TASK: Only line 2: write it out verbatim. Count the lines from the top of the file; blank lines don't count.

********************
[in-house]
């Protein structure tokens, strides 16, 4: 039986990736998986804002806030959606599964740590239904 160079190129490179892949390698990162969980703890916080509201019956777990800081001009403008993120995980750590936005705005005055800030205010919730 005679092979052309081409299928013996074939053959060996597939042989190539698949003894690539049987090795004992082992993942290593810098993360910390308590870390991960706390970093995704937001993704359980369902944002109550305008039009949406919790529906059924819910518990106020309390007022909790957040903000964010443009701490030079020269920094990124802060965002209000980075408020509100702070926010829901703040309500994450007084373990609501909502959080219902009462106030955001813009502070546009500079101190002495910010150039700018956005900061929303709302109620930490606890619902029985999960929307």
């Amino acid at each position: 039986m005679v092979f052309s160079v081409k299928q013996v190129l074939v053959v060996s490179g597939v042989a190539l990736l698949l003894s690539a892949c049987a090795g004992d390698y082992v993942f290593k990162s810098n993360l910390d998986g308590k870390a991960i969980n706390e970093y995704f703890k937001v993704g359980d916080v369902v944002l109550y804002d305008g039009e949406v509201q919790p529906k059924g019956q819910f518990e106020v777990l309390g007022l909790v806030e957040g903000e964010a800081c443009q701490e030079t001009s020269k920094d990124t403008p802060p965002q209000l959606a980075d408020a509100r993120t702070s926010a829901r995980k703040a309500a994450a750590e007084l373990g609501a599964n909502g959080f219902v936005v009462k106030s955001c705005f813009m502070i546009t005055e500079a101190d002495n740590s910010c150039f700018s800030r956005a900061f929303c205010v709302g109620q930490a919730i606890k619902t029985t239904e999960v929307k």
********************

């Protein structure tokens, strides 16, 4: 039986990736998986804002806030959606599964740590239904 160079190129490179892949390698990162969980703890916080509201019956777990800081001009403008993120995980750590936005705005005055800030205010919730 005679092979052309081409299928013996074939053959060996597939042989190539698949003894690539049987090795004992082992993942290593810098993360910390308590870390991960706390970093995704937001993704359980369902944002109550305008039009949406919790529906059924819910518990106020309390007022909790957040903000964010443009701490030079020269920094990124802060965002209000980075408020509100702070926010829901703040309500994450007084373990609501909502959080219902009462106030955001813009502070546009500079101190002495910010150039700018956005900061929303709302109620930490606890619902029985999960929307």